Korean Love Story #1: Yellow Dust Season in Korea

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Last Updated on August 24, 2017 by Christine Kaaloa

sick mask, Yellow dust mask, Asian sick maskSexy, no; but cute? Yes. My face mask, ironically called “Love Story”…
is not what I’m feeling for this place now.

Updates: I’ve been quiet for some time …apologies. I’ve been busy dealing with the waves of culture shock and trying not to rant about my co-teacher which is what I feel like I’ve been doing. But here’s what’s been going on : a) So the sun hasn’t been out in like, forever since winter and even as we’re sliding into Spring, all is still gray, depressing… and cold;  b)  I’ve been taking weekend excursions to help me snap out of depression and back into “travel” mode; c) I love my students (especially, my 4th grade boys, who “squeal” like girls when they’re excited) . d) I’m learning that while you should respect a culture and its systems, there are times you’d be at a gross and unfair disadvantage unless you occasionally pull out your “foreigner/’waygook‘ card”d) …which brings me to the lame co-teacher thing & how I’ve been patient and nice up until nowe) My survival and getting out of this funk with Korea rests solely upon me now.

The ubiquitous nature of Asian sick masks in Korea

Seeing sick masks on my students in class or on passing pedestrians in the subway and on the streets have become a norm for me. Before moving to Korea, the idea of a wearing facial sick mask was something I didn’t understand.  In the West, it’s not familiar to us. The only place they’re visible is in hospitals and on doctors.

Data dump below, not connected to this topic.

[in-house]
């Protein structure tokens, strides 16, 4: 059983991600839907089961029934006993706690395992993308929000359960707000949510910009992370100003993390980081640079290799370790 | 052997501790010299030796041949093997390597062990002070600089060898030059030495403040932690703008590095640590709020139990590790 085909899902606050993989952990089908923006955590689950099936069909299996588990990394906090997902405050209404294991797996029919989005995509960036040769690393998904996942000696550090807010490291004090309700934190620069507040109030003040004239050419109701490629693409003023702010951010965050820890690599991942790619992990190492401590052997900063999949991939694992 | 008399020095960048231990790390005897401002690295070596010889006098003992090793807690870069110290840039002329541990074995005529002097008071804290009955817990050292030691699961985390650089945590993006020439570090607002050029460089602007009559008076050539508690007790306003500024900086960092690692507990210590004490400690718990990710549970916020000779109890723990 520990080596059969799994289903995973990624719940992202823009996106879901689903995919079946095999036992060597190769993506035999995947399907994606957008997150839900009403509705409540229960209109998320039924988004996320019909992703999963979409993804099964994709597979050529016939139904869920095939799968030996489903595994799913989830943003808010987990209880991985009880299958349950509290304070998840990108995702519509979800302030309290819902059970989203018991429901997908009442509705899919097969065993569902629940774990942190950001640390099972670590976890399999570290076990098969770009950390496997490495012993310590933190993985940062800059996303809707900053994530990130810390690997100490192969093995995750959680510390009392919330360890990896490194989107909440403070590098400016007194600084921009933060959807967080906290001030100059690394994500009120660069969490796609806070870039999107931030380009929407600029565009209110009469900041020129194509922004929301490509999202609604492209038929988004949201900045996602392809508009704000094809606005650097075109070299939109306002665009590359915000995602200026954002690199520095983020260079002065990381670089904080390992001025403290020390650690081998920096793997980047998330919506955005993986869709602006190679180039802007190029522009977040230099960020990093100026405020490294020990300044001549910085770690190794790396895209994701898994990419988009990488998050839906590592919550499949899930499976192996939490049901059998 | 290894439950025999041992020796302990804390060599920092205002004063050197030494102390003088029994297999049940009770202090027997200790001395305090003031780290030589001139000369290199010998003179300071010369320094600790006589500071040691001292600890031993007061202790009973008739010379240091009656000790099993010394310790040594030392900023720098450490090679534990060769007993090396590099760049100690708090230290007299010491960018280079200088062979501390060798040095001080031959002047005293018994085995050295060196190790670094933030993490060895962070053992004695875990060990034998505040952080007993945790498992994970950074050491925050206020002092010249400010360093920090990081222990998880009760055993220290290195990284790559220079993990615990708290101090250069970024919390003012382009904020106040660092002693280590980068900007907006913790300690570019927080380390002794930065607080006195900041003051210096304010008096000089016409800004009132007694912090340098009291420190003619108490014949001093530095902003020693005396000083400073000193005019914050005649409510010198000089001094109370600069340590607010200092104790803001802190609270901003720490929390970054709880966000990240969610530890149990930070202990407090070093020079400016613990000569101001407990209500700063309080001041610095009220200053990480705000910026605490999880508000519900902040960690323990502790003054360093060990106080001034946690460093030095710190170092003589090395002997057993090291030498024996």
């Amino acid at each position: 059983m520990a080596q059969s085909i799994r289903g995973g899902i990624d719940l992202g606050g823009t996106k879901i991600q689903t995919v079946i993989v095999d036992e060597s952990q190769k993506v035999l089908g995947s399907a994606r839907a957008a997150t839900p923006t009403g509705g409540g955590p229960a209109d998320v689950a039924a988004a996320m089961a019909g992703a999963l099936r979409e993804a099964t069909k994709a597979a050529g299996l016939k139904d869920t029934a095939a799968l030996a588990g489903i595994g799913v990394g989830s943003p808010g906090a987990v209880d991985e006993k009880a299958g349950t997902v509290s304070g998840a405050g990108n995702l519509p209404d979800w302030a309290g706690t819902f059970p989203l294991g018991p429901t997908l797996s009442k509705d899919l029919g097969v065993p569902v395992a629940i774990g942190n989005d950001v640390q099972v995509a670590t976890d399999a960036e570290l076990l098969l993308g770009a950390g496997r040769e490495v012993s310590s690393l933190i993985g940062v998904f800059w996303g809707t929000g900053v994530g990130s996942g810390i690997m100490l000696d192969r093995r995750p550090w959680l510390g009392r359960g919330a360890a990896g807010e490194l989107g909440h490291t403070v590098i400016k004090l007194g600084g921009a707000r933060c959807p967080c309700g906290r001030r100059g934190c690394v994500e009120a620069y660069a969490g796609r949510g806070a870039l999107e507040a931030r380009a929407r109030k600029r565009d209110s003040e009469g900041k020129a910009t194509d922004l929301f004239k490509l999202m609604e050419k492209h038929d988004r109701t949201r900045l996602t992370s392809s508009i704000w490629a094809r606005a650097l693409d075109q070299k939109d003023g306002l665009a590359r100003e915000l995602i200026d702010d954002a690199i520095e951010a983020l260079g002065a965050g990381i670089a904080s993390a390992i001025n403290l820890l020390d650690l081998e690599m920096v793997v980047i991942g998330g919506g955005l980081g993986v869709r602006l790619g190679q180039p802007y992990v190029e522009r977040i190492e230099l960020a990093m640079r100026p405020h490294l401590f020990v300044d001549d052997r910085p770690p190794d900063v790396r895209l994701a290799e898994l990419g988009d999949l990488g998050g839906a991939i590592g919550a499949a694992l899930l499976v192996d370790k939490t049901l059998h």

But sick masks  are common here. In Korea, many masks have cute colors or design to them (i.e. animal faces, Hello Kitty, you name it…) . It certainly makes them more appealing, stylish and fun to wear.

cute face masks, sick masks in Asia(above) Sick masks come in various designs

Yellow Dust Season in Korea

There are only two occasions that I notice Koreans wearing face masks  a) when they are sick and b) when they feel the air pollution is really bad.

The latter is Yellow Dust season– a toxic dust storm crap from China which lasts from February to June and affects places like China, South Korea (Seoul), Japan and parts of Russia (Read a fellow EPIKer’s post about Yellow Dust) . It causes sore throat and asthma in people, despite good health.  The dust pollution can get thick in Seoul, although Daegu isn’t as affected by it.

This is exactly what I’m convinced took over my health a few weeks back, when I underwent my “Could it be the Korean Crud?” phase.

One evening, the air quality was so bad, the streets looked as dusty and smoky as an all neighborhood BBQ. Virtually 85% of people who were out and about in town, were wearing face masks. Could Yellow Dust be another term for the Korean Crud?

What are the symptoms of Yellow Dust?

Last week, I was feeling tickles in my throat again.

The Yellow Dust symptoms are having dust get to the back of your throat, triggering a cough that turns into a choking fit.  In happens at odd times and quite out-of-the-blue.

While I’ve lived in L.A, a city known for their smog alerts and thick haze of pollution, this is the first time I was experiencing Yellow Dust.

I didn’t know what to do. Initially, I took it as a cold and like a true hypochondriac, I ran to my medicine box and knocked back some Vitamin C and Zinc capsules. Only when more than my usual amount of students fashioned face masks, did I realize what was up.

It was Yellow Dust pollution.

asian student wears sick mask,

How do Koreans find out about Yellow Dust alerts?

Seeking any type of help or answer from my co-teacher (whose English is good) is sometimes, like asking God to call my new Korean cellphone with a direct answer.  An impossible faith.

She explained her “sign of a bad Yellow Dust day” is when she sees her car covered in a dusty film.

Thanks, I’ll vacuum that idea up with my lungs…

Then she said, the school nurse sends out email alerts to the teachers, so they can tell students to wear their masks.